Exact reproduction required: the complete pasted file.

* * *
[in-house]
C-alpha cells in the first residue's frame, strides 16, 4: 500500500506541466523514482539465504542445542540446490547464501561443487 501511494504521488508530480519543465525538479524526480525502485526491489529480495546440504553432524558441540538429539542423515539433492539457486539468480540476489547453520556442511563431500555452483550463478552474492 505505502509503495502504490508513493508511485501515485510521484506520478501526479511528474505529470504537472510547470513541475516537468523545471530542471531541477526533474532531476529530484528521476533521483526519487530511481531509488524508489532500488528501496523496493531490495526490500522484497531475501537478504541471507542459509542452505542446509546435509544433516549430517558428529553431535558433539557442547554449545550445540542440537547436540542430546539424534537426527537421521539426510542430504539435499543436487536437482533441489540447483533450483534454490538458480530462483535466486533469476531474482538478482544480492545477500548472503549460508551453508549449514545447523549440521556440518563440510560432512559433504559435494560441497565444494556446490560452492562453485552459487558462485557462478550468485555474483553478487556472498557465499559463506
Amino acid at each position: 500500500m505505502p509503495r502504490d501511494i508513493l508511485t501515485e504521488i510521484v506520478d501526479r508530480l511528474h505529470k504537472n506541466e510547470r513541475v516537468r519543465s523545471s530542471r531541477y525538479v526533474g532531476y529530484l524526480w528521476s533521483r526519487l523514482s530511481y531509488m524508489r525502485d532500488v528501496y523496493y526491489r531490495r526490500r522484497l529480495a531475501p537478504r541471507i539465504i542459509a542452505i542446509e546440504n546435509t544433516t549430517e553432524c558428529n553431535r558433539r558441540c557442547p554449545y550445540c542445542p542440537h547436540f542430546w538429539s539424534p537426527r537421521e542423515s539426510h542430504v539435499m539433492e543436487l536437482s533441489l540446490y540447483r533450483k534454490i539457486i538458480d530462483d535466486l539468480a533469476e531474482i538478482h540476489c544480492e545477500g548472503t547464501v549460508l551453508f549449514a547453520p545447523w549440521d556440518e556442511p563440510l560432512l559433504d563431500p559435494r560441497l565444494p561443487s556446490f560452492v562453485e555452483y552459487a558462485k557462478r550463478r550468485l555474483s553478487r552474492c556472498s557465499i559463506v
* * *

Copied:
[in-house]
C-alpha cells in the first residue's frame, strides 16, 4: 500500500506541466523514482539465504542445542540446490547464501561443487 501511494504521488508530480519543465525538479524526480525502485526491489529480495546440504553432524558441540538429539542423515539433492539457486539468480540476489547453520556442511563431500555452483550463478552474492 505505502509503495502504490508513493508511485501515485510521484506520478501526479511528474505529470504537472510547470513541475516537468523545471530542471531541477526533474532531476529530484528521476533521483526519487530511481531509488524508489532500488528501496523496493531490495526490500522484497531475501537478504541471507542459509542452505542446509546435509544433516549430517558428529553431535558433539557442547554449545550445540542440537547436540542430546539424534537426527537421521539426510542430504539435499543436487536437482533441489540447483533450483534454490538458480530462483535466486533469476531474482538478482544480492545477500548472503549460508551453508549449514545447523549440521556440518563440510560432512559433504559435494560441497565444494556446490560452492562453485552459487558462485557462478550468485555474483553478487556472498557465499559463506
Amino acid at each position: 500500500m505505502p509503495r502504490d501511494i508513493l508511485t501515485e504521488i510521484v506520478d501526479r508530480l511528474h505529470k504537472n506541466e510547470r513541475v516537468r519543465s523545471s530542471r531541477y525538479v526533474g532531476y529530484l524526480w528521476s533521483r526519487l523514482s530511481y531509488m524508489r525502485d532500488v528501496y523496493y526491489r531490495r526490500r522484497l529480495a531475501p537478504r541471507i539465504i542459509a542452505i542446509e546440504n546435509t544433516t549430517e553432524c558428529n553431535r558433539r558441540c557442547p554449545y550445540c542445542p542440537h547436540f542430546w538429539s539424534p537426527r537421521e542423515s539426510h542430504v539435499m539433492e543436487l536437482s533441489l540446490y540447483r533450483k534454490i539457486i538458480d530462483d535466486l539468480a533469476e531474482i538478482h540476489c544480492e545477500g548472503t547464501v549460508l551453508f549449514a547453520p545447523w549440521d556440518e556442511p563440510l560432512l559433504d563431500p559435494r560441497l565444494p561443487s556446490f560452492v562453485e555452483y552459487a558462485k557462478r550463478r550468485l555474483s553478487r552474492c556472498s557465499i559463506v